A heel adapted to be fixed to a shoe, said heel being composed of yielding mate rial, and having radial slots therein of very material depth, said slots being spaced a material distance apart and projecting sidewise and forwardly and backwardlry from the central portion of the heel, both of the sides of the slots being inclined to a perpendicular to the bottom of the heel.
4. A heel adapted to be fixed to a shoe, said heel being composed of yielding material, and having slots extending inwardly from its tread and rearwardly from the central portion of the heel, the slots being of greater de th than width and with both walls incline to the tread plane and in the same general direction.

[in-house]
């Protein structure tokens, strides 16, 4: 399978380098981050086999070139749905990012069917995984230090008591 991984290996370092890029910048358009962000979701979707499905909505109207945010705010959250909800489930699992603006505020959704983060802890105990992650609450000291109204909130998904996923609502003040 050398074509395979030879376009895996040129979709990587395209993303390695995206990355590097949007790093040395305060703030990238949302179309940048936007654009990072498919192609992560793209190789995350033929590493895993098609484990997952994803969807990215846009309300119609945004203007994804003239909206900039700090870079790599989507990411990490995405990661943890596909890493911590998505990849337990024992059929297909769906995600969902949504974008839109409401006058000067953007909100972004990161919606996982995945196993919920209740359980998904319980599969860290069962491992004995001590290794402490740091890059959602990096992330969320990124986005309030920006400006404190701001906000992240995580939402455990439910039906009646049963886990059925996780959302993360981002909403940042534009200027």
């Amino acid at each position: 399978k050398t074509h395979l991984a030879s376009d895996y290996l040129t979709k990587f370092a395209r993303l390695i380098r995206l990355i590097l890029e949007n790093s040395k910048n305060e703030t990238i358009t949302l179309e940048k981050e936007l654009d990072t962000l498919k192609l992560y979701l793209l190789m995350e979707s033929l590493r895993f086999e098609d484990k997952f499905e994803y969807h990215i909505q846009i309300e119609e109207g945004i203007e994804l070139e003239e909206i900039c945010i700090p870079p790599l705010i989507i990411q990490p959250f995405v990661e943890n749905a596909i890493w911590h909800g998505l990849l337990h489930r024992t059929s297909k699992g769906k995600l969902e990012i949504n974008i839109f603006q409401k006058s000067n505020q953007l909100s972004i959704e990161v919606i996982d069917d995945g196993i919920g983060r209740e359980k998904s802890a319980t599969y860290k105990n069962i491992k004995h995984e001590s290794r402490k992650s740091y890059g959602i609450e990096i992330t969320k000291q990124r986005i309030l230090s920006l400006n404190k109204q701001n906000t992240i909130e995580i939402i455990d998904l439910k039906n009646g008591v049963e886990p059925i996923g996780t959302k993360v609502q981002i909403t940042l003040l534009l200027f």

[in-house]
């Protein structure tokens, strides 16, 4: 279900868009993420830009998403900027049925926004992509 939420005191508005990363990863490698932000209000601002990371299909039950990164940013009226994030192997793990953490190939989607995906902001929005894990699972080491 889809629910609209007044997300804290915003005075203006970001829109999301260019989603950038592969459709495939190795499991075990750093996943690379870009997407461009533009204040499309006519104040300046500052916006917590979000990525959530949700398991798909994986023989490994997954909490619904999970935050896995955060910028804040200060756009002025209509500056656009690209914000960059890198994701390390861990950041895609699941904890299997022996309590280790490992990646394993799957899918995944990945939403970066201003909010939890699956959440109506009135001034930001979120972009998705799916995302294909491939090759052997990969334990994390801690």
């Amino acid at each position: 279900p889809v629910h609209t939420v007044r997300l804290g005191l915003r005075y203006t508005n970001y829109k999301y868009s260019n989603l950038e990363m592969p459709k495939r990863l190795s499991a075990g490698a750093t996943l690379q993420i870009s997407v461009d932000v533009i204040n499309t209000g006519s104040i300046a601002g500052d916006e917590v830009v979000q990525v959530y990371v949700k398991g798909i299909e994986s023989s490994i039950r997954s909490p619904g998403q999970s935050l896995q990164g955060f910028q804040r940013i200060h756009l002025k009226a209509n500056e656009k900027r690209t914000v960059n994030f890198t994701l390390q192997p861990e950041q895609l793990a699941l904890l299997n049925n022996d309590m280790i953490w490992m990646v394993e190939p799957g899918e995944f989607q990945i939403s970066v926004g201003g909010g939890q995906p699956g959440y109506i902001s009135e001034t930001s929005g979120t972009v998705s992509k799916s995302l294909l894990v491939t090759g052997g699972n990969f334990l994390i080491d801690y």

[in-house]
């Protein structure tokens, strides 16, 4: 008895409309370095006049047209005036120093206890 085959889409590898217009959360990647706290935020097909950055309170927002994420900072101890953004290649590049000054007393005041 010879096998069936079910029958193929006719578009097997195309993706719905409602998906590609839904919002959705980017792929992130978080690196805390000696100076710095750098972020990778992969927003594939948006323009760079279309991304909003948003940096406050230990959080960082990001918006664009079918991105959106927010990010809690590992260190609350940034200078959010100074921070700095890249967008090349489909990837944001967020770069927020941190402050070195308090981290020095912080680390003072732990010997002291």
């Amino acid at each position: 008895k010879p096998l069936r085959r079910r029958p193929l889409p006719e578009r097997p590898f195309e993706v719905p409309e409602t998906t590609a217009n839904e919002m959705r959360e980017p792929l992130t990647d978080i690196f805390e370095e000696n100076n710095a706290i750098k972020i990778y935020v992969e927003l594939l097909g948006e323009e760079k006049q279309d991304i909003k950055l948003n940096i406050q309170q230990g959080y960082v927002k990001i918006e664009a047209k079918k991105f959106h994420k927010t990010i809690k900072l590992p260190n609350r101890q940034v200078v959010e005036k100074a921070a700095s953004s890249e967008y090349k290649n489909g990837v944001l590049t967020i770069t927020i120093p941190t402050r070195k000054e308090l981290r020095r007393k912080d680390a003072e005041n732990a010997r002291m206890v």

5. A heel adapted to be fixed to a shoe, said heel being composed of ielding material and having slots exten ing inwardly from the tread, said slots being spaced a material distance apart and projecting side- Wise and backwardly from the central portion of the heel, both of the sides of the slots being inclined in the same direction to a line perpendicular to the bottom of the heel, and the slots terminating before the outer side surface of the heel is reached.
6. A heel adapted to be fixed to a shoe, said heel being composed of yielding material, and' having slots of very material depth extending outwardly from the central portion thereof, each of said slots having its Walls nearly parallel, and with the walls inclined with reference to a line perpendicular to the bottom of the heel.
In testimony whereof, I hereunto set my hand.
RUSSELL P. HARSHBERGER.
|Citing Patent||Filing date||Publication date||Applicant||Title|
|US3512275 *||Apr 1, 1968||May 19, 1970||Leavitt John L||Non-penetrating cleat arrangement|
|U.S. Classification||36/35.00R, 36/59.00C|
|International Classification||A43B21/00, A43B21/06|